Pure-CSV - Comma Separated Value Interface for the Pure Programming Language

Version 1.5, October 10, 2012

Eddie Rucker <erucker@bmc.edu>

The CSV library provides an interface for reading and writing comma separated value files. The module is very loosely based on Python’s CSV module (http://docs.python.org/lib/module-csv.html).

Installation

Get the latest source from http://pure-lang.googlecode.com/files/pure-csv-1.5.tar.gz.

Run make to compile the module and make install (as root) to install it in the Pure library directory. This requires GNU make. The make install step is only necessary for system-wide installation.

The make utility tries to guess your Pure installation directory and platform-specific setup. If it gets this wrong, you can set some variables manually. In particular, make install prefix=/usr sets the installation prefix, and make PIC=-fPIC or some similar flag might be needed for compilation on 64 bit systems. Please see the Makefile for details.

Usage

Data records are represented as vectors or lists of any Pure values. Values are converted as necessary and written as a group of strings, integers, or doubles separated by a delimiter. Three predefined dialects are provided; DEFAULT (record terminator= \n ), RFC4180 (record terminator= \r\n ), and Excel. Procedures are provided to create other CSV dialects. See (http://www.ietf.org/rfc/rfc4180.txt) for more details about the RFC4180 standard.

Handling Errors

error msg
is an error handling term. Operations resulting in parse errors, memory errors, or read/write errors produce a special csv::error msg term, where msg is a string describing the particular error. Your application should either check for these or have csv::error defined to directly handle errors in some way (e.g., provide a default value, or raise an exception).

Creating Dialects

dialect record

creates a dialect from a record of dialect option pairs. The dialect object is freed automatically when exiting the pure script. The list of possible options and option values are presented below.

  • delimiter - Character used to separate fields.
    • Value - any string.
    • Default - ",".
  • escape - Embedded escape character used to embed a delimiter, escape, or terminator into unquoted fields. If the escape character is not null, then the quote character is ignored.
    • Value - any string.
    • Default - "".
    • Reading - The escape character is dropped and the next char is inserted into the field.
    • Writing - The escape character is written into the output stream before the delimiter, escape, or return character.
  • quote - Quotes are used to embed delimiters, quotes, or terminators into a field.
    • Value - any string.
    • Default - "\"".
    • Notes - Embedded quotes are doubled. The escape option must be the null string.
  • terminator - Record termination string.
    • Value - any string.
    • Reading - Either a user specified string or if not specivied the file is sniffed for a \r, \r\n, or \n.
    • Writing - Either a user specified string, \r\n for Windows platforms, or \n for everything else.
  • quote_flag - Sets the quoting style of strings and/or numbers.
    • Value - One of {ALL, STRINGS, MINIMAL}.
    • Default - ALL.
    • Reading -
      1. ALL - Every field is read as a string.
      2. STRING, MINIMAL - Fields within quotes and fields that cannot be converted to integers or doubles are read as strings.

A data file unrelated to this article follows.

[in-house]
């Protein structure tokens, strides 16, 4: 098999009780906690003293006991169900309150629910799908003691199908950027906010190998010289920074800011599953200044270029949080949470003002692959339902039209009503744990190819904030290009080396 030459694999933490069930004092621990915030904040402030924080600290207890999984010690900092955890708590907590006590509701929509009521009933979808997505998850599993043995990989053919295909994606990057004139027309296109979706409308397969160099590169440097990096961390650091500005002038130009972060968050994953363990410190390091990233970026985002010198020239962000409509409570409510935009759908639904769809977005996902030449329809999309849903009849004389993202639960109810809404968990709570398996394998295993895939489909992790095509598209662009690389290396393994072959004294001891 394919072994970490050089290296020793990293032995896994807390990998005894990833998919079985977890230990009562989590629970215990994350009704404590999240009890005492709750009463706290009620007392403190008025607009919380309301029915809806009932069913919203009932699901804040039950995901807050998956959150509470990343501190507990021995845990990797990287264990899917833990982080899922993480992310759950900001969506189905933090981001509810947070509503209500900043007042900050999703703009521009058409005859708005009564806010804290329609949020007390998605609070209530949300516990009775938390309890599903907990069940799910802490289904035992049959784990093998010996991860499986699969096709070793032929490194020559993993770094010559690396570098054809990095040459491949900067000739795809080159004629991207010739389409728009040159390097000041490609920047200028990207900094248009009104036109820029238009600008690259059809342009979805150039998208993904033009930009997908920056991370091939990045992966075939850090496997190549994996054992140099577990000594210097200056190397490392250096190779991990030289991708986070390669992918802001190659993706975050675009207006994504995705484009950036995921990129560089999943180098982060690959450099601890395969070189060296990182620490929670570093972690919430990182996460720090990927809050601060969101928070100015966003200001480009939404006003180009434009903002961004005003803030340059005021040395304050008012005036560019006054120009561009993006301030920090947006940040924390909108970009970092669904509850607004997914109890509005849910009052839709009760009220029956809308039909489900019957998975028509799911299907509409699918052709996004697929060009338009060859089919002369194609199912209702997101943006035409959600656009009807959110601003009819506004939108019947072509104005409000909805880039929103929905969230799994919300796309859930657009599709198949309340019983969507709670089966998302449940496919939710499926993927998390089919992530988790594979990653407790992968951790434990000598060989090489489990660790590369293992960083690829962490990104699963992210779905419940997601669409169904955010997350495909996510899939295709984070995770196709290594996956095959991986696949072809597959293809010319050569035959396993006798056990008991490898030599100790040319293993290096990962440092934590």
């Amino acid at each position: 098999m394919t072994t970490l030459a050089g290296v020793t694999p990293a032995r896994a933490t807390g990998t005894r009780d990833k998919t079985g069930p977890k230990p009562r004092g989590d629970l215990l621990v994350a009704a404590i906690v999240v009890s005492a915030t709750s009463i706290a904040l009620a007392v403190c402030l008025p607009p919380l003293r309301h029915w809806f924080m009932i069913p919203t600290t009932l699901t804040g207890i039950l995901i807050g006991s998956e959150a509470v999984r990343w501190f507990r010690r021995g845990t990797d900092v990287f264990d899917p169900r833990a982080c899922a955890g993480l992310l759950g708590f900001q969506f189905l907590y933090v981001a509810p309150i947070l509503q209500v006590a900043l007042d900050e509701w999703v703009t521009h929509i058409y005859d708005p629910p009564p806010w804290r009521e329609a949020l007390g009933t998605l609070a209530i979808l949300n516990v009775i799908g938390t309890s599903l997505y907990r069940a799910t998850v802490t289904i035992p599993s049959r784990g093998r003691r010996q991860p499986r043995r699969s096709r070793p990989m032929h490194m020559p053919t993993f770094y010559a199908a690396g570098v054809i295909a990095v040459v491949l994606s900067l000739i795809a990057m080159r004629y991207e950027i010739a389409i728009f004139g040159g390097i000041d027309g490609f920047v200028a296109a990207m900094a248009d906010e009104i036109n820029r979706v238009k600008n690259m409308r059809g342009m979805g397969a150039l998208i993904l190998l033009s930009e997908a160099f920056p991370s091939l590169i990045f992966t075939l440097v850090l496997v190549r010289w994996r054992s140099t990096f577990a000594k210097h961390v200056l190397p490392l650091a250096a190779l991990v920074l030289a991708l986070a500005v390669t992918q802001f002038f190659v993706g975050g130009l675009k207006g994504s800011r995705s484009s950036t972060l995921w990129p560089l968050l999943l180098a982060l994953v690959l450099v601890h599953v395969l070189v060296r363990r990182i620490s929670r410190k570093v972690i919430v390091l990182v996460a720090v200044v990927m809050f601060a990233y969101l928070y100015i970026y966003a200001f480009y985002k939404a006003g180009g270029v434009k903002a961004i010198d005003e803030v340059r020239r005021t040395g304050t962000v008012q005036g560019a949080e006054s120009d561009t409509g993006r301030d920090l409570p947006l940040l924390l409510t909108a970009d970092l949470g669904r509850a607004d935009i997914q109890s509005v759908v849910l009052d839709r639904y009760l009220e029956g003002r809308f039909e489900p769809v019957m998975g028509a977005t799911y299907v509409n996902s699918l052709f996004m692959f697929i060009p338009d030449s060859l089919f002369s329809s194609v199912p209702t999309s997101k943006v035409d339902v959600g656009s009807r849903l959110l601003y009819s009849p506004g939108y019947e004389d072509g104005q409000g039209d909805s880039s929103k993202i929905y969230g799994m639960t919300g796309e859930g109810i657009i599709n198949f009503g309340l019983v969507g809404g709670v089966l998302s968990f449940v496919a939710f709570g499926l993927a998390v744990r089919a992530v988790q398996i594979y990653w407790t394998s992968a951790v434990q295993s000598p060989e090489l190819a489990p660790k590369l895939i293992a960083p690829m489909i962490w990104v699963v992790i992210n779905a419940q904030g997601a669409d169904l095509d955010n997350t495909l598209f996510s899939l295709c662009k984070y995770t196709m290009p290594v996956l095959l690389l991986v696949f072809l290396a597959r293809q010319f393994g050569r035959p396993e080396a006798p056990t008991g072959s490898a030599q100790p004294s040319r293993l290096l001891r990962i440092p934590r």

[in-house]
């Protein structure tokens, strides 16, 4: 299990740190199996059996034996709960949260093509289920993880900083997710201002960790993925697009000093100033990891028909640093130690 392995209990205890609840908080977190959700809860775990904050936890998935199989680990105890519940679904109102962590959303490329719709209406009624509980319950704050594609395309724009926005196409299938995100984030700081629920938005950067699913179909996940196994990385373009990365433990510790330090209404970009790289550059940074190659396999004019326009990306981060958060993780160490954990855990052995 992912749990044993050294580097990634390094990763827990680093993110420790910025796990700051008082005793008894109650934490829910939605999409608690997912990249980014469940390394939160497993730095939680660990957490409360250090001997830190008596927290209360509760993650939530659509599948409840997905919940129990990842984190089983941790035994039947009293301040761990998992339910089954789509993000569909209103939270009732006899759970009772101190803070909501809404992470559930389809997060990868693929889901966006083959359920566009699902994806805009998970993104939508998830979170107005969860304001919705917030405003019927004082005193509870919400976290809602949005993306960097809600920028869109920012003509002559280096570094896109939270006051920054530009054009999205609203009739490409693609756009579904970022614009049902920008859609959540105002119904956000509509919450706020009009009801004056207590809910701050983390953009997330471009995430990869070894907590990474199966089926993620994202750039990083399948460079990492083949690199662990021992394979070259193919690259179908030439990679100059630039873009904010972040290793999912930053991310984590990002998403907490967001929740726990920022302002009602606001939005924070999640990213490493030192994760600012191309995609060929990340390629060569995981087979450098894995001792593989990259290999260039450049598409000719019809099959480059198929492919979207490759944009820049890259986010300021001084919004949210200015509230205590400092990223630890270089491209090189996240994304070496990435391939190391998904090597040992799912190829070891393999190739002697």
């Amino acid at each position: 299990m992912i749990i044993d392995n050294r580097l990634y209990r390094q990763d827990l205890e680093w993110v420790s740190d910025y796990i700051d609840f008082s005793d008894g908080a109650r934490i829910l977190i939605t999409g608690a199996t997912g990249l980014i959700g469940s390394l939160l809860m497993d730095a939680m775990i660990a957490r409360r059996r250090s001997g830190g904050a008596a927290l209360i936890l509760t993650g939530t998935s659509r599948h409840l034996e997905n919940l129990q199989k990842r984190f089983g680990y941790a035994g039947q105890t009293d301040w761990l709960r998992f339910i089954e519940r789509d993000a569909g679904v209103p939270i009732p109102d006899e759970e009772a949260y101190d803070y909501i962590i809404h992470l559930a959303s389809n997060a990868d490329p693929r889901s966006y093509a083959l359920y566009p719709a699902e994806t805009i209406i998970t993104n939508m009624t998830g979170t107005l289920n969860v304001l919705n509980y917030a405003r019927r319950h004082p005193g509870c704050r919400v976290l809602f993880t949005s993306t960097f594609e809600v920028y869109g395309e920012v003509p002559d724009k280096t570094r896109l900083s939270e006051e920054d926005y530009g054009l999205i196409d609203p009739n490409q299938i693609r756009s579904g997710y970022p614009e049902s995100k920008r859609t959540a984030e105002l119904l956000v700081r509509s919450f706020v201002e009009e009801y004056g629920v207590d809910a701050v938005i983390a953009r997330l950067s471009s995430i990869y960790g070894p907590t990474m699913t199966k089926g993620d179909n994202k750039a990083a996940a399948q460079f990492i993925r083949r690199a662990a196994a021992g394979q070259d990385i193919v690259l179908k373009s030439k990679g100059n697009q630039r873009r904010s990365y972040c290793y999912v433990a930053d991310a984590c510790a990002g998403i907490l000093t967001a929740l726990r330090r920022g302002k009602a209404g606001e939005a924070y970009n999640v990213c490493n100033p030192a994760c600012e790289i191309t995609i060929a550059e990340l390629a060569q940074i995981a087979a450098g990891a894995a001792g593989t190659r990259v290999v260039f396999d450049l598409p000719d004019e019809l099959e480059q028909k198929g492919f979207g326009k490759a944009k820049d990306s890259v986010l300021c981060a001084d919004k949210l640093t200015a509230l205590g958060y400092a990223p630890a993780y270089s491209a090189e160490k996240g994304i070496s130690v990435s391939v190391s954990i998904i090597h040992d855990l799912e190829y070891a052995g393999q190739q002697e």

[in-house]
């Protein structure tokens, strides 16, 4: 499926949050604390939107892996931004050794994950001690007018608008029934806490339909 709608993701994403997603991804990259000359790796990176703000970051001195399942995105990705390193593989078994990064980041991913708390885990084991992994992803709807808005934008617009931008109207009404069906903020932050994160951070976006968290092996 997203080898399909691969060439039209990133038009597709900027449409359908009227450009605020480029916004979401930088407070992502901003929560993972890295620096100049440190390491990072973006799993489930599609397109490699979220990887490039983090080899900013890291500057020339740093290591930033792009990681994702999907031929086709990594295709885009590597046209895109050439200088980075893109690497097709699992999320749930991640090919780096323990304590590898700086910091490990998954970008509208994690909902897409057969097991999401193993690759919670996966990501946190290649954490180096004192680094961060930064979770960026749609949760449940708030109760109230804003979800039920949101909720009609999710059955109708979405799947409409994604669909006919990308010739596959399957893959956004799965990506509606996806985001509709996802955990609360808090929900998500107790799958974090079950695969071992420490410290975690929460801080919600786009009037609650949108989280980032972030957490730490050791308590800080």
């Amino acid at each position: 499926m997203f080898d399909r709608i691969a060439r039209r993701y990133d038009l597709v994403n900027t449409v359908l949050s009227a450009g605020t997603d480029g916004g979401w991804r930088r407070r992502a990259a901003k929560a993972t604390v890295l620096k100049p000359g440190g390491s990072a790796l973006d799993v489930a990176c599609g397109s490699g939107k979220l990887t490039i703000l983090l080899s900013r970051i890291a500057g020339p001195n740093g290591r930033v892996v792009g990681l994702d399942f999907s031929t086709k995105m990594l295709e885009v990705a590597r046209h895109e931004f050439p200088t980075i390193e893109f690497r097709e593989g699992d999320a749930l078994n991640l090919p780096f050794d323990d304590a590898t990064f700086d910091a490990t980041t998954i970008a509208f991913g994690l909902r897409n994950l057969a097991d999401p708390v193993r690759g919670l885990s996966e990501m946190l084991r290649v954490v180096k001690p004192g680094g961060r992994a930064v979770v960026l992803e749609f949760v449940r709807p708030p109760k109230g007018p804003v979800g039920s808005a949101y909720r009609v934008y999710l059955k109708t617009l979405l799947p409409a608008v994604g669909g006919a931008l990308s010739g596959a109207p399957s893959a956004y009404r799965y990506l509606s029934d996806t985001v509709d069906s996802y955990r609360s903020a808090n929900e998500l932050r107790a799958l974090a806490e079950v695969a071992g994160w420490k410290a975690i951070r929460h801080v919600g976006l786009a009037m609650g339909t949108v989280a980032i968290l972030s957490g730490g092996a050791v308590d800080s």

• Writing -
      1. ALL - Every field is written within quotes.
      2. STRING - Only fields of type string are quoted.
      3. MINIMAL - Only fields containing embedded quotes, terminators, or delimiters are written within quotes.
  • space_around_quoted_field - Determines how white space between quotes and delimiters should be treated.
    • Value - One of {NO, LEFT, RIGHT, BOTH}.
    • Default - NO.
    • Reading -
      1. NO - Follows RFC4180 rules.
      2. LEFT - Allows space before a quoted field.
      3. RIGHT - Allows space between a quoted field and a delimiter.
      4. BOTH - Allows space before and after a quoted field.
    • Writing - fields are never written with space before a quoted field or between a quoted field and a delimiter.
    • Notes this option does not affect space within quotes or fields written using the escape string option.
  • trim_space - trim white space before or after field contents.
    • Value - One of {NO, LEFT, RIGHT, BOTH}.
    • Default - NO.
    • Reading -
      1. NO - Reading follows RFC4180 rules.
      2. LEFT, RIGHT, or BOTH - The field is trimmed accordingly. Use caution because trimming may allow automatic conversion of numbers if the quote_flag is set to MINIMAL.
    • Writing -
      1. NO - Reading follows RFC4180 rules
      2. LEFT, RIGHT, or BOTH - Trimming space is probably a bad idea since leading or trailing space may be significant for other applications.

The following example illustrates the construction of a dialect for reading tab delimited files without quoted strings.

Example

> using csv;
> using namespace csv;
> let d = dialect {delimiter=>"\t", quote_flag=>STRING};
>

Opening CSV Files

open name::string
opens a CSV file for reading using the default dialect. If the file does not exist, the error msg rule is invoked.
open (name::string, rw_flag::string)
opens a CSV file for reading, writing, or appending using the default dialect. Valid rw_flag values are "r" for reading, "w" for writing, and "a" for appending. If the file does not exist when opened for reading, the error msg rule is invoked. When a file is opened for writing and the file exists, the old file is overwritten. If the file does not exist, a new empty file is created. When a file is opened for appending and the file exists, new records are appended to the end of the file, otherwise a new empty file is created.